Ganei Beantown is building a network of Jewish educational community gardens, and our mission is to build community through experiential food and agriculture programming. As we’re always anxious to learn from others, this past July 27-30 I was lucky to attend the annual conference of the American Community Gardening Association (ACGA) hosted in our northeast region, Hartford, CT. The Mission of the American Community Gardening Association is to build community by increasing and enhancing community gardening and greening across the United States and Canada.
As our network continues to grow and evolve, Ganei Beantown leadership looks forward to opportunities like this to connect with other leaders in the field. Workshop topics ranged from growing tips and tricks to how-to do community engagement. It included tours of local gardens, regional conversations, and pub gatherings. Conveniently located in downtown Hartford, behind the buildings were some beautiful, large parks.
It brought together a healthy combination of professionals and volunteers from around the country, and like any good conference, table conversations were great networking opportunities over good healthy food.
I took part in an intensive on School and community gardens that included representatives of Food Corps CT, KidsGardening.org, Scotts Miracle-Gro Foundation, and representatives of Edible School Gardens of the East End (NY). The afternoon was a mixture of curriculum sharing, connection to resources and group conversation and sharing.
Another workshop brought folks from Indianapolis Urban Patch to share their work making their inner city better using a “past forward” approach that “…brings the rich legacy of our community’s past in building strong and resilient neighborhoods forward to today and the future by using holistic models of social, environmental and economic community development.”
An example of their work is displayed here in a comparative community mapping project from 1948 and today:
Most apparent in a workshop by VT Community Garden Network and University of Florida Institute of Food and Agricultural Science was that the challenges we are experiencing in building a network of Jewish educational gardens in the greater Boston area are echoed at locations around the country, faith based or not. It was very affirming to sit in a room with others and hear stories of network growing pains, communication breakdowns, membership deliberations, and frustrations echoed. There were also stories of educational milestones reached, joyful and funny moments, as well as increased interest and growing wait lists. Many in the workshop were just starting garden networks, and gained inspiration from veterans in the room.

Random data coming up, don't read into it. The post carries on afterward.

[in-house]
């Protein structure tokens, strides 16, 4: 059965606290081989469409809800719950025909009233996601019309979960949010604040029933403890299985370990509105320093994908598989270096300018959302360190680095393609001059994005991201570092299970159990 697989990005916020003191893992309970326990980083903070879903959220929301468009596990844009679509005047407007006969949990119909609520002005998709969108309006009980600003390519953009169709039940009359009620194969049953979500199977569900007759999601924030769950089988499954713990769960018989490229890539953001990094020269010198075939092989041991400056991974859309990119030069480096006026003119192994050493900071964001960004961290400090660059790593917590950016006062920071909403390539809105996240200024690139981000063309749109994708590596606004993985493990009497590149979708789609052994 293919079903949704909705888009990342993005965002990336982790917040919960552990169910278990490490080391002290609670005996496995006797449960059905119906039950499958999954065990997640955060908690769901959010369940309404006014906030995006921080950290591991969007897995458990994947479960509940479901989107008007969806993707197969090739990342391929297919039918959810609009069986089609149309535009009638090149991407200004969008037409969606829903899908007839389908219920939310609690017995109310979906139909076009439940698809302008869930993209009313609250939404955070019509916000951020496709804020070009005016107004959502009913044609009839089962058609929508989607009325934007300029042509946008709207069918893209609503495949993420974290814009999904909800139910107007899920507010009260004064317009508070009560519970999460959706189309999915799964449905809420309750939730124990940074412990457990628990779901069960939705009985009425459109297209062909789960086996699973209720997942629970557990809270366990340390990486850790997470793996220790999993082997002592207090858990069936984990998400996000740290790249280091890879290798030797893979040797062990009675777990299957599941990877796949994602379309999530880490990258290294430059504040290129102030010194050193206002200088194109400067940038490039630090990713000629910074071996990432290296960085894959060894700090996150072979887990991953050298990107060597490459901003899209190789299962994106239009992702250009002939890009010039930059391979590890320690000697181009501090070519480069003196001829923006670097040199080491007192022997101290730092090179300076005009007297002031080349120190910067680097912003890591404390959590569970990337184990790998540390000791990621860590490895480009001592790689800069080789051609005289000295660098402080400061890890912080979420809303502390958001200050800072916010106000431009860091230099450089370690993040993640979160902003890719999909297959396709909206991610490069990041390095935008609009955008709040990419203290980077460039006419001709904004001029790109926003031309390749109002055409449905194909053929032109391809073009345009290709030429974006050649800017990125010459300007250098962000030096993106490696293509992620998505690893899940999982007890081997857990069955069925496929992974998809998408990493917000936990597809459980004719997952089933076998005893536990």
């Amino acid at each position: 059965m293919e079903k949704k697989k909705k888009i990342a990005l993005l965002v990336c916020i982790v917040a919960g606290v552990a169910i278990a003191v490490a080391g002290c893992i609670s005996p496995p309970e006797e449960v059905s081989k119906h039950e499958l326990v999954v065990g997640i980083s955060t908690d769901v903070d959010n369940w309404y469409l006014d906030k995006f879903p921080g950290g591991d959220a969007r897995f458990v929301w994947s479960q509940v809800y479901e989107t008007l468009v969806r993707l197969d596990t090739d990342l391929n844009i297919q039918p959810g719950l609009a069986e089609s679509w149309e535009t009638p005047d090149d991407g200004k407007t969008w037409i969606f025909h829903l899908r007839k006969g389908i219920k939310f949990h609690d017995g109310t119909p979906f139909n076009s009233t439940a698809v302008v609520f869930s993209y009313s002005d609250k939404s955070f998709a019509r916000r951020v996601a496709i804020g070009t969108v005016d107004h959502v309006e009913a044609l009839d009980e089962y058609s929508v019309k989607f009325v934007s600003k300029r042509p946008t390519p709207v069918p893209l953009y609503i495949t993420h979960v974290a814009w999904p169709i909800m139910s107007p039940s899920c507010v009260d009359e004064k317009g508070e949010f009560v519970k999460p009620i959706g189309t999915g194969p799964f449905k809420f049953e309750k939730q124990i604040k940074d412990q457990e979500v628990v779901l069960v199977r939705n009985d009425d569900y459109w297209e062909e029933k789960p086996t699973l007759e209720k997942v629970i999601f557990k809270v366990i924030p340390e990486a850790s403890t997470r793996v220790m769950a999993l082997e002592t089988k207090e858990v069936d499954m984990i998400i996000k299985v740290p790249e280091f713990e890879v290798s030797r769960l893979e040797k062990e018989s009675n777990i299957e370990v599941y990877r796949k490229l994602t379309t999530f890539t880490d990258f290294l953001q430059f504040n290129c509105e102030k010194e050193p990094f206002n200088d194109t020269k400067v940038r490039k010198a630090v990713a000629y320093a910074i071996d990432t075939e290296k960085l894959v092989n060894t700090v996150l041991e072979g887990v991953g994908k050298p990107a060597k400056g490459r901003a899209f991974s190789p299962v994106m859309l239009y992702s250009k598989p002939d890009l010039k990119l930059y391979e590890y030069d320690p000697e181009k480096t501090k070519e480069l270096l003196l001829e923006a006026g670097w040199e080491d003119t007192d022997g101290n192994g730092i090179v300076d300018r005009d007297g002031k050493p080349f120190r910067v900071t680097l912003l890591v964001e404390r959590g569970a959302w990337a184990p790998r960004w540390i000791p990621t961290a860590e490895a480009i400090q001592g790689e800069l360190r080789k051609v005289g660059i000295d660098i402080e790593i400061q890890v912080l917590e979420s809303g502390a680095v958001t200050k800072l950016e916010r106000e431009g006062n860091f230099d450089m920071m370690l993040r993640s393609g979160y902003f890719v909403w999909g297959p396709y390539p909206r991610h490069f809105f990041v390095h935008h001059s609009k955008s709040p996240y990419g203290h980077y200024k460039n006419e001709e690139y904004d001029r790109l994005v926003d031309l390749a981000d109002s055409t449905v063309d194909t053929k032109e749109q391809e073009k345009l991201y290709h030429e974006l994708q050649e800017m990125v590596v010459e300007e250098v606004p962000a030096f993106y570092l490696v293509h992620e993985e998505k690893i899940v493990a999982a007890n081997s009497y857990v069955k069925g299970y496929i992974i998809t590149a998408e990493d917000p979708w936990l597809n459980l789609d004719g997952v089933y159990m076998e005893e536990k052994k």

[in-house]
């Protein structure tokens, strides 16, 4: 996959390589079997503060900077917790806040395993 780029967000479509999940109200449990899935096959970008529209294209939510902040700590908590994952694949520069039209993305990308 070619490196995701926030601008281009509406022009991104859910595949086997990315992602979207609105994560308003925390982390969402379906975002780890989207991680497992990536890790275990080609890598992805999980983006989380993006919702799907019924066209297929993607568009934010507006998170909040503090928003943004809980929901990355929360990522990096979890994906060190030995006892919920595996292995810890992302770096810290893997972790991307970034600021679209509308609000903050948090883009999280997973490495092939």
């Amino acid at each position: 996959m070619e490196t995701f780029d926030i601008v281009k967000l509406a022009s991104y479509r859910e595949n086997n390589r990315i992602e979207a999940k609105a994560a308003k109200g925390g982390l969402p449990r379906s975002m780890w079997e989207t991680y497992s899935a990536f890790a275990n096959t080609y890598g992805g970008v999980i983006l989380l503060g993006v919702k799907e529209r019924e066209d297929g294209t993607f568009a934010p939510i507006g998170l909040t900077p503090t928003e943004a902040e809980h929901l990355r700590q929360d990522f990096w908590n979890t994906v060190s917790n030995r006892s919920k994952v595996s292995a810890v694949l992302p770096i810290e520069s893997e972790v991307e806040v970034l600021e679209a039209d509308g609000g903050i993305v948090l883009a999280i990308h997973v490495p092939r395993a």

The funding and support systems of various community gardening groups are varied and diverse. As Ganei Beantown works to build a strong, connected Jewish sustainable food community in greater Boston, we look forward to building our support structures, institutional partnerships, and increasing the local produce grown for local communities.
We agree with the ACGA that:
“… community gardening improves people’s quality of life by providing a catalyst for neighborhood and community development, stimulating social interaction, encouraging self-reliance, beautifying neighborhoods, producing nutritious food, reducing family food budgets, conserving resources and creating opportunities for recreation, exercise, therapy and education.”
We know first-hand that gardening and community building are inextricably tied together. We see this in our synagogue and day school partners as they think holistically about their land use and outdoor community gathering spaces. It is affirming to see these discussions also happening in other places around the country.
As Ganei Beantown grows our community here in Boston, we look both outward and inward for inspiration and helping hands.